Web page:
I was looking at 2080Ti cards on Newegg back in August of this year and I had an idea. I saw that the cheapest EVGA 2080Ti was $1090 (XC model) and the Kingpin Edition was considerably more at $1920. I was wondering to myself if there is really a substantial reason to spend an additional $830. I’m not going to delve into the details of each card and the merits of one design or another, the reviewers out there have done that to death. Rather, I wanted to know what the difference is for extreme overclocking. I wondered to myself: Can I take the cheapest EVGA 2080Ti -- and with the help of volt modding -- achieve the same LN2 clocks as the most expensive EVGA 2080Ti?? I had the idea that once I have removed the limits and unlocked all voltage control, it's just going to come down to silicon quality. I was willing to take a $1090 gamble and do extreme modding to the stock 2080Ti to answer this question, follow along to find out what happened.
Corsair recently made updates to their legendary line of hydro series coolers. Today we are reviewing the H115i RGB PRO XT. This latest edition has been optimized for large heat demands while keeping fan noise to a minimum. To accomplish this, Corsair pairs their 240mm radiator with high quality ML series fans, and a newly designed cold plate. Join us as we evaluate this all-in-one cooler and put it to the ultimate test with our HEDT X299 test bench.
A build log featuring the exclusive Asrock X570 Aqua of which only 999 were made. I decided to change things up. I previously had a Threadripper 2990WX paired with an MSI MEG Creation X399 which I was not using to its full potential as a workhorse and found that more over it was being used for a mixed workload and gaming. The latter (Gaming) does not make sense on this type of CPU, and as I was not using the CPU in workload point of view often enough. What an expensive set of gear to have not doing what it is intended for ! So it was time to switch up and move over to Zen 2 with the Asrock Aqua X570 Aqua & AMD Ryzen 9 3950X.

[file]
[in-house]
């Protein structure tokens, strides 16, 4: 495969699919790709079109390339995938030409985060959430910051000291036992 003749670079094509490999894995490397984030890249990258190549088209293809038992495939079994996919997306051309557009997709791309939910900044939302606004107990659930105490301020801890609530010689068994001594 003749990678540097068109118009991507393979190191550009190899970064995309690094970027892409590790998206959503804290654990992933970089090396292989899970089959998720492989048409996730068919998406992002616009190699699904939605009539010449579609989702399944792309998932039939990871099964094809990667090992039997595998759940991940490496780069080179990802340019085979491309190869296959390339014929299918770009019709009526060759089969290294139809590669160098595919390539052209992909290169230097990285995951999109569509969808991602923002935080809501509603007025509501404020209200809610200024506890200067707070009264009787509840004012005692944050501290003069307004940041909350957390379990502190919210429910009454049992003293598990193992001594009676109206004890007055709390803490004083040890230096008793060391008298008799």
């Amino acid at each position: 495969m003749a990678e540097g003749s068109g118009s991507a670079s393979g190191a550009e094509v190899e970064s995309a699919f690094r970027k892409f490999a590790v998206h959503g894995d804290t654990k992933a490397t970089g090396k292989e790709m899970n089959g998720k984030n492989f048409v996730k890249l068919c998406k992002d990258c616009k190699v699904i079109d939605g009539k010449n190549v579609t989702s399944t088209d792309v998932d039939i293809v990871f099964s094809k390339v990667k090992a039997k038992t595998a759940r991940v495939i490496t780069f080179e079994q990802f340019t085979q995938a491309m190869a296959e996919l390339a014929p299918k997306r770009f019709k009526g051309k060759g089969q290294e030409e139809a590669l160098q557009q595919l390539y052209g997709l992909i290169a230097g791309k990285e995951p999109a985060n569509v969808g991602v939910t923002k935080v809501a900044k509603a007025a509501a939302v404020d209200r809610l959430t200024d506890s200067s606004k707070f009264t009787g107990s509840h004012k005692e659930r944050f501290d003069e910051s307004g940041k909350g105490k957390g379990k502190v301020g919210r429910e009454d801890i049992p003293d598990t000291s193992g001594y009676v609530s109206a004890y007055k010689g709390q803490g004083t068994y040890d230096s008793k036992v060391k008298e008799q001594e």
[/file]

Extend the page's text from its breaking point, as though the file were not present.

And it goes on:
Similar to the launch of Ryzen 3000 series, the newly released Threadripper 3 series introduces greatly enhanced memory overclocking capabilities. To test out thees new overclocking capabilities, Corsair sent us a kit of their popular Vengeance LPX DDR4 memory modules. Using the new Threadripper 3970X CPU, we will evaluate the performance of this memory and investigate its strengths and weaknesses. Originally intended for Intel platforms, the Vengeance LPX will be put to the ultimate compatibility test on the TRX40 platform.
In recent years we have witnessed a renaissance underway in the computer case world. The days of ugly beige steel cases that hide computer components are gone. We have seen case modders and builders actually shape the retail market for cases in the last 10 years. From extravagant water cooling monstrosities, to major advancements in small form factor, off-the-shelf computer cases now come in a myriad of styles.Today we are taking a look at a new case from InWin that's pushing the boundaries even further. The ALICE case from InWin, promises to deliver something different than most users might be expecting.